Housing crisis keeping inflation rate above target while civil construction keeps economy afloat

Responding to monthly inflation data and civil and engineering December quarter activity data released by the Australian Bureau of Statistics.

Master Builders Australia CEO Denita Wawn said the annual inflation rate rose to 3.4 per cent for the third consecutive month and was still above the Reserve Bank’s target.

“Housing costs remain one of the central sources of inflationary pressure across the economy.

“Rental inflation accelerated to 7.6 per cent during February due to a lack of rental housing supply.

“The price of new dwellings for owner-occupiers is 4.9 percent up from a year ago. This is partly due to cost pressures in the new home building market.

“It’s further evidence that if we are to win the battle against inflation, we need to pull out all stops to build new homes.

“Building approvals are too low, meaning more must be done to encourage new housing supply.

“Whether it’s detached housing or higher density, the same constraints apply, including planning restrictions, lack of capacity to undertake critical infrastructure so land is home-building ready, high taxes and charges, slow approval processes, and workforce shortages,” Ms Wawn said.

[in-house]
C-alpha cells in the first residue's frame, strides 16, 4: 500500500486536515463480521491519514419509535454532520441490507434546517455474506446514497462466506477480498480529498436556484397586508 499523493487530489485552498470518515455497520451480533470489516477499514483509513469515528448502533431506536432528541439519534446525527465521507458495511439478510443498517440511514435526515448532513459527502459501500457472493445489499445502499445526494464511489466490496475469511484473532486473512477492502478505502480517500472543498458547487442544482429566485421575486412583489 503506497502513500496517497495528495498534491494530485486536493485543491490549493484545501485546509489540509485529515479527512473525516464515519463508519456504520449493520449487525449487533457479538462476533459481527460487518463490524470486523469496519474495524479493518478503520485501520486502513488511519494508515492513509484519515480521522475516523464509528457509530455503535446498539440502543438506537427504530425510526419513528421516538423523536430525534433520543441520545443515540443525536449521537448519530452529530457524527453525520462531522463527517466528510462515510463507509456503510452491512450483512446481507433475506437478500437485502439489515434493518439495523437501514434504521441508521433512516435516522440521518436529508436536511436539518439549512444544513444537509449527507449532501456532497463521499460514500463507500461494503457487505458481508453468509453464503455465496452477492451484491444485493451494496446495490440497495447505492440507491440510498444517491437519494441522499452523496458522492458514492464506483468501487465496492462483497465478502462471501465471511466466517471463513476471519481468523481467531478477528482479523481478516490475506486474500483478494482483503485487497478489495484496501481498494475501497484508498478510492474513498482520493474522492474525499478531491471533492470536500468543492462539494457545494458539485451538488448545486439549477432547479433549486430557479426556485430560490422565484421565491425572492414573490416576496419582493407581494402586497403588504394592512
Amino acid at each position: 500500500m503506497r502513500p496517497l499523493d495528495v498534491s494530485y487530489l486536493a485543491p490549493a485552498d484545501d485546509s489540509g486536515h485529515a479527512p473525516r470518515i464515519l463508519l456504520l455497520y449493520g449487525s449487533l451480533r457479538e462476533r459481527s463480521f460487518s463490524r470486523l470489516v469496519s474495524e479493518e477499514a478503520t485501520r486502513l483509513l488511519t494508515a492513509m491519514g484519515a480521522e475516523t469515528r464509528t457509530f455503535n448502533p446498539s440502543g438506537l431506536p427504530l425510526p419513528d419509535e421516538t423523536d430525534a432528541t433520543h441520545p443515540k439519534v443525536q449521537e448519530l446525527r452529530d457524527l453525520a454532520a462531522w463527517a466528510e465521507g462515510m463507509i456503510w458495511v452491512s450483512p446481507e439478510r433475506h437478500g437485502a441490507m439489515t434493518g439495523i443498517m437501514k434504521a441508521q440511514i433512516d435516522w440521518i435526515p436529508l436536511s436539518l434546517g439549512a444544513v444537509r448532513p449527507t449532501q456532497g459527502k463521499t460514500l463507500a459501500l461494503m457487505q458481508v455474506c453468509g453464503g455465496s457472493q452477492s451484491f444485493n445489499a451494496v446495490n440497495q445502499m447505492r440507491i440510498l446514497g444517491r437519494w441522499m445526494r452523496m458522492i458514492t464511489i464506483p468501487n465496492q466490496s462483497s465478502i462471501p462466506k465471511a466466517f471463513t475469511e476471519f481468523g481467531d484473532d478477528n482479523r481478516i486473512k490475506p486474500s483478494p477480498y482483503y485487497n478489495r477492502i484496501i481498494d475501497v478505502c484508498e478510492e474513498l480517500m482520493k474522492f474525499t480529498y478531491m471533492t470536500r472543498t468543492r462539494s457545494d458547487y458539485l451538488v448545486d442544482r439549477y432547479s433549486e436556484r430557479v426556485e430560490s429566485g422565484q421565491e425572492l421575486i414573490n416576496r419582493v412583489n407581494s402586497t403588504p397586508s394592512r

Master Builders Chief Economist Shane Garrett said civil and engineering construction is one of the strongest performing areas of the Australian economy.

“During the December 2023 quarter, the volume of work done here expanded by another 4.1 per cent.

“This means that the civil and engineering construction market is 17.1 per cent bigger than a year ago.

“During 2023, a total of $133.3 billion worth of civil and engineering construction work was done across Australia.

“Not surprisingly, projects done for the public sector are seeing the fastest growth with a 21.2 per cent uplift over the past year. However, private sector-driven project work is also performing well.

“During the December 2023 quarter, the volume of work done here was 13.8 per cent larger than a year earlier.

“Economic growth in Australia is weak right now. If it were not for the strong performance of civil and engineering construction, the economy would be even worse.

“Construction in this area is vitally supporting economic demand at a time when it really needs it.

“Infrastructure investment will also provide significant long-term benefits to the economy.

“More infrastructure expands the range of activities our economy can perform over time.

“A larger collection of infrastructure will also help defray inflationary pressures over the long term because better infrastructure helps reduce the cost of doing business and makes it less expensive to transport the products we need,” Mr Garrett said.

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